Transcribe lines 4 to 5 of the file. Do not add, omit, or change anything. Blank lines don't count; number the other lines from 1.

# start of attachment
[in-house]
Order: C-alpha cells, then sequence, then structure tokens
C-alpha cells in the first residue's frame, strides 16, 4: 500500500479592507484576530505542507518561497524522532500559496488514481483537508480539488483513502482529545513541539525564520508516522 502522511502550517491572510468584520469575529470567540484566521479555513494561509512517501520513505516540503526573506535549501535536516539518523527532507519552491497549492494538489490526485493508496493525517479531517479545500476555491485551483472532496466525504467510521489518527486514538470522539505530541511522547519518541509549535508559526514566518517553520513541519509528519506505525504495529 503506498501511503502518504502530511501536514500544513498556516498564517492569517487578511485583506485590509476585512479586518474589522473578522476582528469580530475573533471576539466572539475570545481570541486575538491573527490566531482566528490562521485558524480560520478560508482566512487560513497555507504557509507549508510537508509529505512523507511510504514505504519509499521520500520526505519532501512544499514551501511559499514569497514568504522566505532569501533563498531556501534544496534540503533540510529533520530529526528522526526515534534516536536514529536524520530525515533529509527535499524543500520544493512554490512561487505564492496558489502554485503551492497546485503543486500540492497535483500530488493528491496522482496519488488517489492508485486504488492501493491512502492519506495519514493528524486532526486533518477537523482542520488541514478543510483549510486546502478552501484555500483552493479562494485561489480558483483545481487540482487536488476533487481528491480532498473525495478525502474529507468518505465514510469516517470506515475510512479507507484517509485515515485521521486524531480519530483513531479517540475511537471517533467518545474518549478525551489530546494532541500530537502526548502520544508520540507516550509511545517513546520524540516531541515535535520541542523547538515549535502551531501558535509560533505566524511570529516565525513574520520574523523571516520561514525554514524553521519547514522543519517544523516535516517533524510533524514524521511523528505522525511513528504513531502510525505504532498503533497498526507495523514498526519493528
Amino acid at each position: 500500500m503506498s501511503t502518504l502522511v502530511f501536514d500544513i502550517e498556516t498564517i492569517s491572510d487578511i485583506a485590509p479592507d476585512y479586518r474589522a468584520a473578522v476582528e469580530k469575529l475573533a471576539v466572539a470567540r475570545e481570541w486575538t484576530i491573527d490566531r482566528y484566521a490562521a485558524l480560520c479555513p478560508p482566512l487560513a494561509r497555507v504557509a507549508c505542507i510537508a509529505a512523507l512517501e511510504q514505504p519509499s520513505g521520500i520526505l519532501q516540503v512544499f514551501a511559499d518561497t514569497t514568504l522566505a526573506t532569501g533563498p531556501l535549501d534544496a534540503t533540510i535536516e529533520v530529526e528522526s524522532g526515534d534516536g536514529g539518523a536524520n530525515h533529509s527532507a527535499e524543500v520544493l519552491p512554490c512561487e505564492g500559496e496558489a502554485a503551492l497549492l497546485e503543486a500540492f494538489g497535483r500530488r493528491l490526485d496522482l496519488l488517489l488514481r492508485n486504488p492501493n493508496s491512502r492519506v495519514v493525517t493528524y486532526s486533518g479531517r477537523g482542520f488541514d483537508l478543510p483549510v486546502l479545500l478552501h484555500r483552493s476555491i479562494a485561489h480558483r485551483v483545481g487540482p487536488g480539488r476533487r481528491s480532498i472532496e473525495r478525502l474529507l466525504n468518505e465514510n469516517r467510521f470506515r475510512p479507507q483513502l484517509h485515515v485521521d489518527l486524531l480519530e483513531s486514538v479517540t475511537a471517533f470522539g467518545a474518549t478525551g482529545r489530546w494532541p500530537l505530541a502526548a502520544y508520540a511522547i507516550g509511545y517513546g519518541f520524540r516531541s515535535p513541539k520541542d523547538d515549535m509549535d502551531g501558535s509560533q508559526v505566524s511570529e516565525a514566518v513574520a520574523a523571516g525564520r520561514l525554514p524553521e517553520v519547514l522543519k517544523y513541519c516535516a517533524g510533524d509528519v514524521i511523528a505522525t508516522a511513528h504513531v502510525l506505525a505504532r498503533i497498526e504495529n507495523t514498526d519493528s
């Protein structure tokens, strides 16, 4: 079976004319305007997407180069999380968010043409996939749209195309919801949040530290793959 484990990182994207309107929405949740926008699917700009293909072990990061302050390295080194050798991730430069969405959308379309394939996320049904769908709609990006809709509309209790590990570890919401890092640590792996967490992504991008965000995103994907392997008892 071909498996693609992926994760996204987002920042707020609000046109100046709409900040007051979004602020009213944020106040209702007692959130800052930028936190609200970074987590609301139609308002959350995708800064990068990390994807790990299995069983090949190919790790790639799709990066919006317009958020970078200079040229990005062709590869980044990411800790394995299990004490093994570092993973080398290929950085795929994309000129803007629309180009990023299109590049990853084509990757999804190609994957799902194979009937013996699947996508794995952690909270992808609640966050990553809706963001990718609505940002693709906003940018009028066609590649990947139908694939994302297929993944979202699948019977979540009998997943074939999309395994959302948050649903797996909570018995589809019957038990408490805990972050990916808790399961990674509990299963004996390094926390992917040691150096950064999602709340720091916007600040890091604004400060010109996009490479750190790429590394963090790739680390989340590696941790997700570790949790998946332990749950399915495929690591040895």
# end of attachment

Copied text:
Amino acid at each position: 500500500m503506498s501511503t502518504l502522511v502530511f501536514d500544513i502550517e498556516t498564517i492569517s491572510d487578511i485583506a485590509p479592507d476585512y479586518r474589522a468584520a473578522v476582528e469580530k469575529l475573533a471576539v466572539a470567540r475570545e481570541w486575538t484576530i491573527d490566531r482566528y484566521a490562521a485558524l480560520c479555513p478560508p482566512l487560513a494561509r497555507v504557509a507549508c505542507i510537508a509529505a512523507l512517501e511510504q514505504p519509499s520513505g521520500i520526505l519532501q516540503v512544499f514551501a511559499d518561497t514569497t514568504l522566505a526573506t532569501g533563498p531556501l535549501d534544496a534540503t533540510i535536516e529533520v530529526e528522526s524522532g526515534d534516536g536514529g539518523a536524520n530525515h533529509s527532507a527535499e524543500v520544493l519552491p512554490c512561487e505564492g500559496e496558489a502554485a503551492l497549492l497546485e503543486a500540492f494538489g497535483r500530488r493528491l490526485d496522482l496519488l488517489l488514481r492508485n486504488p492501493n493508496s491512502r492519506v495519514v493525517t493528524y486532526s486533518g479531517r477537523g482542520f488541514d483537508l478543510p483549510v486546502l479545500l478552501h484555500r483552493s476555491i479562494a485561489h480558483r485551483v483545481g487540482p487536488g480539488r476533487r481528491s480532498i472532496e473525495r478525502l474529507l466525504n468518505e465514510n469516517r467510521f470506515r475510512p479507507q483513502l484517509h485515515v485521521d489518527l486524531l480519530e483513531s486514538v479517540t475511537a471517533f470522539g467518545a474518549t478525551g482529545r489530546w494532541p500530537l505530541a502526548a502520544y508520540a511522547i507516550g509511545y517513546g519518541f520524540r516531541s515535535p513541539k520541542d523547538d515549535m509549535d502551531g501558535s509560533q508559526v505566524s511570529e516565525a514566518v513574520a520574523a523571516g525564520r520561514l525554514p524553521e517553520v519547514l522543519k517544523y513541519c516535516a517533524g510533524d509528519v514524521i511523528a505522525t508516522a511513528h504513531v502510525l506505525a505504532r498503533i497498526e504495529n507495523t514498526d519493528s
């Protein structure tokens, strides 16, 4: 079976004319305007997407180069999380968010043409996939749209195309919801949040530290793959 484990990182994207309107929405949740926008699917700009293909072990990061302050390295080194050798991730430069969405959308379309394939996320049904769908709609990006809709509309209790590990570890919401890092640590792996967490992504991008965000995103994907392997008892 071909498996693609992926994760996204987002920042707020609000046109100046709409900040007051979004602020009213944020106040209702007692959130800052930028936190609200970074987590609301139609308002959350995708800064990068990390994807790990299995069983090949190919790790790639799709990066919006317009958020970078200079040229990005062709590869980044990411800790394995299990004490093994570092993973080398290929950085795929994309000129803007629309180009990023299109590049990853084509990757999804190609994957799902194979009937013996699947996508794995952690909270992808609640966050990553809706963001990718609505940002693709906003940018009028066609590649990947139908694939994302297929993944979202699948019977979540009998997943074939999309395994959302948050649903797996909570018995589809019957038990408490805990972050990916808790399961990674509990299963004996390094926390992917040691150096950064999602709340720091916007600040890091604004400060010109996009490479750190790429590394963090790739680390989340590696941790997700570790949790998946332990749950399915495929690591040895």